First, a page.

High school students who work begin to feel and act more adult. And if they are handling their job well and receive additional responsibilities, their self-esteem grows. In addition, being able to include a part-time job on a college or job application is definitely a plus. Students especially develop a positive orientation toward work if they begin working in their senior year instead of earlier.
All of the positives about having a part-time job have one big caveat. Students cannot usually be employed more than 20 hours per week or their grades begin to suffer, they do less homework, and they are more likely to drop out.
Not all students are capable of handling a part-time job during the school year. A job can interfere with essential study time or important extracurricular activities. If a student begins to have poorer grades or stay up too late after getting a job, it is time to either quit the job or cut back on the hours of employment. A job will also have limited benefit if students spend all their pay on personal luxuries rather than saving some amount for future goals.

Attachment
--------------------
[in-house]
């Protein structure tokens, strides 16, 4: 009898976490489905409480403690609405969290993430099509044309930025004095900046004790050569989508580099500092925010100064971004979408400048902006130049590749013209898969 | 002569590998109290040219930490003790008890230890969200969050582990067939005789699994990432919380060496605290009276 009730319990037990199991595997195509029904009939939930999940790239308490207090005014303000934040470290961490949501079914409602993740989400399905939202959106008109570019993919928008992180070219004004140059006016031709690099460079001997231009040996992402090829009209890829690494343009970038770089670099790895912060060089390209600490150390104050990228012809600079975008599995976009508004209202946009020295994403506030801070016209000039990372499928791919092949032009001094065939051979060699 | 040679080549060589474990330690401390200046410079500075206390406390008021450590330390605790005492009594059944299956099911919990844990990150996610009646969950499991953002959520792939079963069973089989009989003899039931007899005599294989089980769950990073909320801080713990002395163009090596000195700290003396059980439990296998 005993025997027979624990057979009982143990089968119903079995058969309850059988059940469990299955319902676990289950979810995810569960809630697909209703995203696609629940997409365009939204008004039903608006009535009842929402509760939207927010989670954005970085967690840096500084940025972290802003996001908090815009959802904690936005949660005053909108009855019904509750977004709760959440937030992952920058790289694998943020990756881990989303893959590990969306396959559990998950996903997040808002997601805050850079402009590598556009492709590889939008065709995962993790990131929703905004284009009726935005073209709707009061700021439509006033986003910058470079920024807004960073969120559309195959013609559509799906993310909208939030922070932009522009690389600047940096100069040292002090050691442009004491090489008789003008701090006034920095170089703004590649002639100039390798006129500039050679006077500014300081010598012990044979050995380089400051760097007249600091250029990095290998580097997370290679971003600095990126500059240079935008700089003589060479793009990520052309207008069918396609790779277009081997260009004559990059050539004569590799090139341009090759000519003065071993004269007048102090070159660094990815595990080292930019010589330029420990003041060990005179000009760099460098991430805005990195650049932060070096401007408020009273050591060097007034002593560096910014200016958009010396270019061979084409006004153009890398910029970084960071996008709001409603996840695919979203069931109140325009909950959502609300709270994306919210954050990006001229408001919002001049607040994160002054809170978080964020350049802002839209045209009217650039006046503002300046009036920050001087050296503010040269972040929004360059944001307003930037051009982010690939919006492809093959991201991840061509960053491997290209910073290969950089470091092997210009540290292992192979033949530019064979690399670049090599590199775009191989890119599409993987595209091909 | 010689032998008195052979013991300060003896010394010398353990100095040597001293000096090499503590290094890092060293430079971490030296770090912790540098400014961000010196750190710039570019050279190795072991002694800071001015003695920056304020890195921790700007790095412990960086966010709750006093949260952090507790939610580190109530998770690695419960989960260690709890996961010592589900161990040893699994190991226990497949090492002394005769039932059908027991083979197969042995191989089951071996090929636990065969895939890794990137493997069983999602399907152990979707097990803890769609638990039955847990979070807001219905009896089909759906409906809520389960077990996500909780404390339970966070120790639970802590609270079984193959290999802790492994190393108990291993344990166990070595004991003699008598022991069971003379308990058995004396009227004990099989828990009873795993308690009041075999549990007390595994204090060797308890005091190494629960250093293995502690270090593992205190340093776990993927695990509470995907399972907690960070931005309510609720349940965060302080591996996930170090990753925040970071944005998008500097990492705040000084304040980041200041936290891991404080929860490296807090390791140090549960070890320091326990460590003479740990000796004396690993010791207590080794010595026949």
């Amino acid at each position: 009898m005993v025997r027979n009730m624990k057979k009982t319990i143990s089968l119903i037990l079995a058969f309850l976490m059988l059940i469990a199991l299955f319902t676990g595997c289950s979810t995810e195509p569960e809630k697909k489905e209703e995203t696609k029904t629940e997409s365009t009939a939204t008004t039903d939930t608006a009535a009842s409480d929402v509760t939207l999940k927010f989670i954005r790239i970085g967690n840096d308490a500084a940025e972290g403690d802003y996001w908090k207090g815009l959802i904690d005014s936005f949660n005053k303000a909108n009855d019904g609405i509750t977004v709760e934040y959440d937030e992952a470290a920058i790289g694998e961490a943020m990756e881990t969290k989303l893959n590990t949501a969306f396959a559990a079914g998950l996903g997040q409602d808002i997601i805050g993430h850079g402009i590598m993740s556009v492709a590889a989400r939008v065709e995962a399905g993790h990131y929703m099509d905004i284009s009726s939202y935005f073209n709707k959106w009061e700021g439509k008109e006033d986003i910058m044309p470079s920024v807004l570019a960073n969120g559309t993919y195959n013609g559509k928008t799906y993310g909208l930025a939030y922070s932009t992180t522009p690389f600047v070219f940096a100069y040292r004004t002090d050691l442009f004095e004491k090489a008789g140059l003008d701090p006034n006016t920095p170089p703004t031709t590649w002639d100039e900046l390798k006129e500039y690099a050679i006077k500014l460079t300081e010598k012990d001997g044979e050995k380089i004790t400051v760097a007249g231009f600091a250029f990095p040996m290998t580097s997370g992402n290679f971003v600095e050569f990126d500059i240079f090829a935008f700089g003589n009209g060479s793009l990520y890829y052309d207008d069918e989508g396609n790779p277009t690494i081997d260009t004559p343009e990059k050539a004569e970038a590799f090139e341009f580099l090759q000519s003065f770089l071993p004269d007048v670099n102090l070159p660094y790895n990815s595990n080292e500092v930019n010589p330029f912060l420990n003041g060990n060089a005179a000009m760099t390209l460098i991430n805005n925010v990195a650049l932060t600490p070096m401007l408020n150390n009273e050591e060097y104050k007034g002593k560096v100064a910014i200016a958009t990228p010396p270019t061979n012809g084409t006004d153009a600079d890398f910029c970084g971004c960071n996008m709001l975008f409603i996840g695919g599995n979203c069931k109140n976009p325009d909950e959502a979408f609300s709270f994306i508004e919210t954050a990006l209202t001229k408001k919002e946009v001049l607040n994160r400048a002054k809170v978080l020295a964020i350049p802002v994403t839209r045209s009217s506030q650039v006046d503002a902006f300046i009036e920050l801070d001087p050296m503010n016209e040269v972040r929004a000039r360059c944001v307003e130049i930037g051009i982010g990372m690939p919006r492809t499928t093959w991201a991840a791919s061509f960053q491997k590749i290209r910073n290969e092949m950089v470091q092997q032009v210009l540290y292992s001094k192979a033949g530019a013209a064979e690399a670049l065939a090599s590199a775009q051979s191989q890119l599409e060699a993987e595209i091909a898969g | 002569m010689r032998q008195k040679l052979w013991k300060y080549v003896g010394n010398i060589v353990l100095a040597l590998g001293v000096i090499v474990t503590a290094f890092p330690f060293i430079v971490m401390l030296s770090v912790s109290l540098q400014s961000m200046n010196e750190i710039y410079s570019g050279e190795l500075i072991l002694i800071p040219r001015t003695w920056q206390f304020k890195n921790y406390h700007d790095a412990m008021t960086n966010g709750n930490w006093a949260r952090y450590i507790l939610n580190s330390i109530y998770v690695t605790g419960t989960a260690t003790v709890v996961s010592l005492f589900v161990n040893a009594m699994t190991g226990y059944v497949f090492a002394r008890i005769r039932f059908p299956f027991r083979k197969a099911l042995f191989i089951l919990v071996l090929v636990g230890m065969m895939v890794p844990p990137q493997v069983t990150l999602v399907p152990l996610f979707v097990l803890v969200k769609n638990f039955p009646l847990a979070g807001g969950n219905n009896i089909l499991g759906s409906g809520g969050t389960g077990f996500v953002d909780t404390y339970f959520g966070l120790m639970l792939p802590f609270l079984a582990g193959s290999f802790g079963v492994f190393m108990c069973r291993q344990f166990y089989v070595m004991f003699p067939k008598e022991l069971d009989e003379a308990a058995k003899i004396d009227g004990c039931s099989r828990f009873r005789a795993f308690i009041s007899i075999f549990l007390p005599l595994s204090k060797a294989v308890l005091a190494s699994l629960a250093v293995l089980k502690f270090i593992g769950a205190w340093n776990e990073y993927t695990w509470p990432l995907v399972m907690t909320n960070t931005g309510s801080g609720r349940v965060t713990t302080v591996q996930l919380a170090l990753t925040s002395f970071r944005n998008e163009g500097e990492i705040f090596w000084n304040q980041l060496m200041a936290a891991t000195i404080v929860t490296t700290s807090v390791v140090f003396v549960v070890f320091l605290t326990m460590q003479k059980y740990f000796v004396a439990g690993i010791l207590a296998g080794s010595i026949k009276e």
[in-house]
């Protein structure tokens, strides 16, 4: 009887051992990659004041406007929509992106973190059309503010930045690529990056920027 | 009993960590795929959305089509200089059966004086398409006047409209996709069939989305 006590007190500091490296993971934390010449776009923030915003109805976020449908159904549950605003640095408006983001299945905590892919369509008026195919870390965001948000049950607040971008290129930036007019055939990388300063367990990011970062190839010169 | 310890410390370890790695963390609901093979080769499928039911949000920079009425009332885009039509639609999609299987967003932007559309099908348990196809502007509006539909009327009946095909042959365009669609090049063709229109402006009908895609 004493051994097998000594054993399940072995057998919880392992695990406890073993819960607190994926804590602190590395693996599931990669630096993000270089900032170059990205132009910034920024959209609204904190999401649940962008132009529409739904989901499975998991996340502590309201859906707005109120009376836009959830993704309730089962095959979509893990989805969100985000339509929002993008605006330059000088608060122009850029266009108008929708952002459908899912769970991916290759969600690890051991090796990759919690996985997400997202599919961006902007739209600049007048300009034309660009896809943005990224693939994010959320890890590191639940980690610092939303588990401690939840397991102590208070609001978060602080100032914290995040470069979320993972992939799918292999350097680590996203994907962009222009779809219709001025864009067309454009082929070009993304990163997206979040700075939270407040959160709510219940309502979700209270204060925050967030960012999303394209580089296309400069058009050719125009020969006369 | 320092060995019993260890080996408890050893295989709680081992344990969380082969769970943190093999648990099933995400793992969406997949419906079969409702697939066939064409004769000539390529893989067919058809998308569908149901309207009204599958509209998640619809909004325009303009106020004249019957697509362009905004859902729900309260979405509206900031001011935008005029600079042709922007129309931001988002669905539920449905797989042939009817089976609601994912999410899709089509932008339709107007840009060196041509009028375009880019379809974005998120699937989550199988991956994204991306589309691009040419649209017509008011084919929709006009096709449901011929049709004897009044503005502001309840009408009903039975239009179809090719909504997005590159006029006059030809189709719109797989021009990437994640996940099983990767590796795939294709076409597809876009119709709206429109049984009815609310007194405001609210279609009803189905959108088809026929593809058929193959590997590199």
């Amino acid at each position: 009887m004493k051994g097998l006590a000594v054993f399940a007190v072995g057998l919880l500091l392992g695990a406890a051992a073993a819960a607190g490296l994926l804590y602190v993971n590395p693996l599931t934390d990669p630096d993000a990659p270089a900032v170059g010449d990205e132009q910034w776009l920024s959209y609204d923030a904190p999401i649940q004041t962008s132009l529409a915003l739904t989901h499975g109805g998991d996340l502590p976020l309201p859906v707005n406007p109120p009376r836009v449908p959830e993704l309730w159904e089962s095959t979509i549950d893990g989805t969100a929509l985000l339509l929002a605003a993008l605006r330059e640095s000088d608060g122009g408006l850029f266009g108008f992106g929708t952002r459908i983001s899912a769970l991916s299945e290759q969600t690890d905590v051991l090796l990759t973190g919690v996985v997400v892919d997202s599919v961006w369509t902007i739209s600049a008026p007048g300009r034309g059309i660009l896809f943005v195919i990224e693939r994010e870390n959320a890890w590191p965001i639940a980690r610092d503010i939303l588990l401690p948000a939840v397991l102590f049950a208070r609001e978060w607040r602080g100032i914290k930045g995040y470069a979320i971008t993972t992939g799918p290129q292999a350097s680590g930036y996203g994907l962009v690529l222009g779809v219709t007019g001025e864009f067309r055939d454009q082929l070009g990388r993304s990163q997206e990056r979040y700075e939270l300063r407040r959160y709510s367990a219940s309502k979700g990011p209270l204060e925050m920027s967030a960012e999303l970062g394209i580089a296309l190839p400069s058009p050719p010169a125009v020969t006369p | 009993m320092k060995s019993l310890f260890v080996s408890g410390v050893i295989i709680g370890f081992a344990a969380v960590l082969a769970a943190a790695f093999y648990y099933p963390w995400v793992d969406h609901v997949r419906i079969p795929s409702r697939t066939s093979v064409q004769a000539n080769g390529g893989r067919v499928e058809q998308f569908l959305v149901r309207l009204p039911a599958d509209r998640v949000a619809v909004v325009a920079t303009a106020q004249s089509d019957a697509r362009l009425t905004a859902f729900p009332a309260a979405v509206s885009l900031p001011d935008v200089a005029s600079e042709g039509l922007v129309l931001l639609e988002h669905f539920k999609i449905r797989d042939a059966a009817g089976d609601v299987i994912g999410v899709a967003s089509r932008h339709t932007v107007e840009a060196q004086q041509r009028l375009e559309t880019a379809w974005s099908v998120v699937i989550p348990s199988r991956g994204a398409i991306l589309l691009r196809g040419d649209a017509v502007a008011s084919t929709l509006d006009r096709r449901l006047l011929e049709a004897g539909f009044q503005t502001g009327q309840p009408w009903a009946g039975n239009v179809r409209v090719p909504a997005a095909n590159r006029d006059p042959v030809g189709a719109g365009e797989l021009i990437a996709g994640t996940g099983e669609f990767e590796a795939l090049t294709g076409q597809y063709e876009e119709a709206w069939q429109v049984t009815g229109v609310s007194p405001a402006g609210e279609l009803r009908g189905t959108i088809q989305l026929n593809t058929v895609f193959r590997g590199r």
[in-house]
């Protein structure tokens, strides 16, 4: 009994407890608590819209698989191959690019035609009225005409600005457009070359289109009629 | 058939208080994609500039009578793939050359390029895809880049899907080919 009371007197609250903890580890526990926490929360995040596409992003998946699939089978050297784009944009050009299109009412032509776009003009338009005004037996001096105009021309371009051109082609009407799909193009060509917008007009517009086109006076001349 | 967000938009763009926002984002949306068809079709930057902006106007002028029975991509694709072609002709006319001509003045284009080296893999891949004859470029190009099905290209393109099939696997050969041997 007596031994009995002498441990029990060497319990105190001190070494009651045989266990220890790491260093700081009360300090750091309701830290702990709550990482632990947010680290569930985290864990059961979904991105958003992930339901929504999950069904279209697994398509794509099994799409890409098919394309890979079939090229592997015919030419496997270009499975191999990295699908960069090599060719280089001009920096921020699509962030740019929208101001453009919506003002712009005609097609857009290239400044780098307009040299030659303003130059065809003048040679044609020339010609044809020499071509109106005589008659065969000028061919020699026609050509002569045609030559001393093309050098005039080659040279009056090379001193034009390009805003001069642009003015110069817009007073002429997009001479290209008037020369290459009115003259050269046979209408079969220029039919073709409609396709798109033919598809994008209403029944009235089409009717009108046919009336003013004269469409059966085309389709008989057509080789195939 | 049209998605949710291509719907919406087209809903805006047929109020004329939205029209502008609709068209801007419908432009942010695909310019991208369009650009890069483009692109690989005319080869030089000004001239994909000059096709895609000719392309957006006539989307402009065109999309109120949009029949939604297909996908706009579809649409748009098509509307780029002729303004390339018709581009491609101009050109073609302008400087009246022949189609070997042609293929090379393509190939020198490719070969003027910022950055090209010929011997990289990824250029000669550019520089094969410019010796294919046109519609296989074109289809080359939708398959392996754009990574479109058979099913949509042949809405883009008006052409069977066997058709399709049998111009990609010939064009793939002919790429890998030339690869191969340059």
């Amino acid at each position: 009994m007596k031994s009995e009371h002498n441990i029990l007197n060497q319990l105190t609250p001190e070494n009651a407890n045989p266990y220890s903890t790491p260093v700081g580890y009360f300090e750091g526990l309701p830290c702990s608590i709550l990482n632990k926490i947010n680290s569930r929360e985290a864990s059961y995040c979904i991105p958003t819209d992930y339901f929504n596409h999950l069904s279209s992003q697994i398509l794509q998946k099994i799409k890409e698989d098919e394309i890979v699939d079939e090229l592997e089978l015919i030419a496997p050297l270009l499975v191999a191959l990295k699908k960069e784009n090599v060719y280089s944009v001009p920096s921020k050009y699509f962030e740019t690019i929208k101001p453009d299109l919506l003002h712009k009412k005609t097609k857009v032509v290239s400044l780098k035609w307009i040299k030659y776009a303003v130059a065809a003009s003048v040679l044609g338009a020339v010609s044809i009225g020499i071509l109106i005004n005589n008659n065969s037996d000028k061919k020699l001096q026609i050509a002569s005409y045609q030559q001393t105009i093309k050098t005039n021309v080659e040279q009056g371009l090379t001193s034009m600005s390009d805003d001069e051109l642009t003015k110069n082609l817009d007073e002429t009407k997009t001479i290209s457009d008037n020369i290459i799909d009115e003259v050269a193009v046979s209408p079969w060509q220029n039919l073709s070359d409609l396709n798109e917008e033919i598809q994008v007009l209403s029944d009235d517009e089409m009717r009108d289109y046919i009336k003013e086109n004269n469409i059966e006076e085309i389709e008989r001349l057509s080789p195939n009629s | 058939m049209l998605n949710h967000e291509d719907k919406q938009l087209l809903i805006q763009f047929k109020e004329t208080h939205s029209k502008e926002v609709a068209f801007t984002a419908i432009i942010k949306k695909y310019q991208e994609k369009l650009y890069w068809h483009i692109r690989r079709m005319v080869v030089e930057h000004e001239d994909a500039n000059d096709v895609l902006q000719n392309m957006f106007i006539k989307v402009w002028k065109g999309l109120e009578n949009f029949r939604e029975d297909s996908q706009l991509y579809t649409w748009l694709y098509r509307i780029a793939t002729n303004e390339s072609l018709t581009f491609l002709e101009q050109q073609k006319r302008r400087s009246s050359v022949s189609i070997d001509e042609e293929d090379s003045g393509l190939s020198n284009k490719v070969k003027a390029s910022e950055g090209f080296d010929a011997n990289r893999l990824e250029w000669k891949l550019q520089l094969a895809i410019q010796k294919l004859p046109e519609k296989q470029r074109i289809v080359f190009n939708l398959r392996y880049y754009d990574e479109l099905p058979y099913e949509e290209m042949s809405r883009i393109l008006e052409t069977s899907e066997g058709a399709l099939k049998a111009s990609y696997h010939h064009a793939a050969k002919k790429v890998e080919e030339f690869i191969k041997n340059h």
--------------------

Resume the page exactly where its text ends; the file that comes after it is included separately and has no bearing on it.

Younger high school students usually need to obtain a work permit from their schools in order to be employed. The schools may have the right to revoke the permit if attendance or academic problems occur. State laws determine the hours in which students can be employed as well as the industries where they can work.